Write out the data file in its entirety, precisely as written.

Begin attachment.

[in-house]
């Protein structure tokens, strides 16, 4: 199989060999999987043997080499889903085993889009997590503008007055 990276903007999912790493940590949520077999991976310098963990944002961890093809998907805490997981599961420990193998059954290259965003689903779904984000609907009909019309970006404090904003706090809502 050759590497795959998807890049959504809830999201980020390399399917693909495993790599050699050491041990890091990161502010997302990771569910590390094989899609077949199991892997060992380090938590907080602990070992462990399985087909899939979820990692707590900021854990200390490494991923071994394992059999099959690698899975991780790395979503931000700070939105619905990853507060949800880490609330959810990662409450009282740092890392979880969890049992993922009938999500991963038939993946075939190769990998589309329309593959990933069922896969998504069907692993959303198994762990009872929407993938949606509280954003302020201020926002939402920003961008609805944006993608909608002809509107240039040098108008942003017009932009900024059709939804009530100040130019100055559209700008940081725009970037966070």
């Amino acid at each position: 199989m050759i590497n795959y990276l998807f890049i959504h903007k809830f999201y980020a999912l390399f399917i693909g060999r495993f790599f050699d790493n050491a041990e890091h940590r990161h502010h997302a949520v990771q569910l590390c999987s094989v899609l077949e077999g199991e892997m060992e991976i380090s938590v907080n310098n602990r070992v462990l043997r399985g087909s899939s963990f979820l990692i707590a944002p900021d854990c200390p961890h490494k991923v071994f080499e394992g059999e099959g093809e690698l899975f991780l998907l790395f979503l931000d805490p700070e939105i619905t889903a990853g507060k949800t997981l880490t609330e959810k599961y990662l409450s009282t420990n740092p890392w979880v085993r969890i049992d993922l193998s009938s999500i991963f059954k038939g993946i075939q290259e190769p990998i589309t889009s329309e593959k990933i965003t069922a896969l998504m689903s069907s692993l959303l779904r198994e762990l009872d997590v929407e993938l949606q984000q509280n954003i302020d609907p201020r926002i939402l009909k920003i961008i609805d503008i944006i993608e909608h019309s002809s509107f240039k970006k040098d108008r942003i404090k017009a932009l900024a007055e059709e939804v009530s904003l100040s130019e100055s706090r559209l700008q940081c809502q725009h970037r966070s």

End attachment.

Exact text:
[in-house]
């Protein structure tokens, strides 16, 4: 199989060999999987043997080499889903085993889009997590503008007055 990276903007999912790493940590949520077999991976310098963990944002961890093809998907805490997981599961420990193998059954290259965003689903779904984000609907009909019309970006404090904003706090809502 050759590497795959998807890049959504809830999201980020390399399917693909495993790599050699050491041990890091990161502010997302990771569910590390094989899609077949199991892997060992380090938590907080602990070992462990399985087909899939979820990692707590900021854990200390490494991923071994394992059999099959690698899975991780790395979503931000700070939105619905990853507060949800880490609330959810990662409450009282740092890392979880969890049992993922009938999500991963038939993946075939190769990998589309329309593959990933069922896969998504069907692993959303198994762990009872929407993938949606509280954003302020201020926002939402920003961008609805944006993608909608002809509107240039040098108008942003017009932009900024059709939804009530100040130019100055559209700008940081725009970037966070």
């Amino acid at each position: 199989m050759i590497n795959y990276l998807f890049i959504h903007k809830f999201y980020a999912l390399f399917i693909g060999r495993f790599f050699d790493n050491a041990e890091h940590r990161h502010h997302a949520v990771q569910l590390c999987s094989v899609l077949e077999g199991e892997m060992e991976i380090s938590v907080n310098n602990r070992v462990l043997r399985g087909s899939s963990f979820l990692i707590a944002p900021d854990c200390p961890h490494k991923v071994f080499e394992g059999e099959g093809e690698l899975f991780l998907l790395f979503l931000d805490p700070e939105i619905t889903a990853g507060k949800t997981l880490t609330e959810k599961y990662l409450s009282t420990n740092p890392w979880v085993r969890i049992d993922l193998s009938s999500i991963f059954k038939g993946i075939q290259e190769p990998i589309t889009s329309e593959k990933i965003t069922a896969l998504m689903s069907s692993l959303l779904r198994e762990l009872d997590v929407e993938l949606q984000q509280n954003i302020d609907p201020r926002i939402l009909k920003i961008i609805d503008i944006i993608e909608h019309s002809s509107f240039k970006k040098d108008r942003i404090k017009a932009l900024a007055e059709e939804v009530s904003l100040s130019e100055s706090r559209l700008q940081c809502q725009h970037r966070s």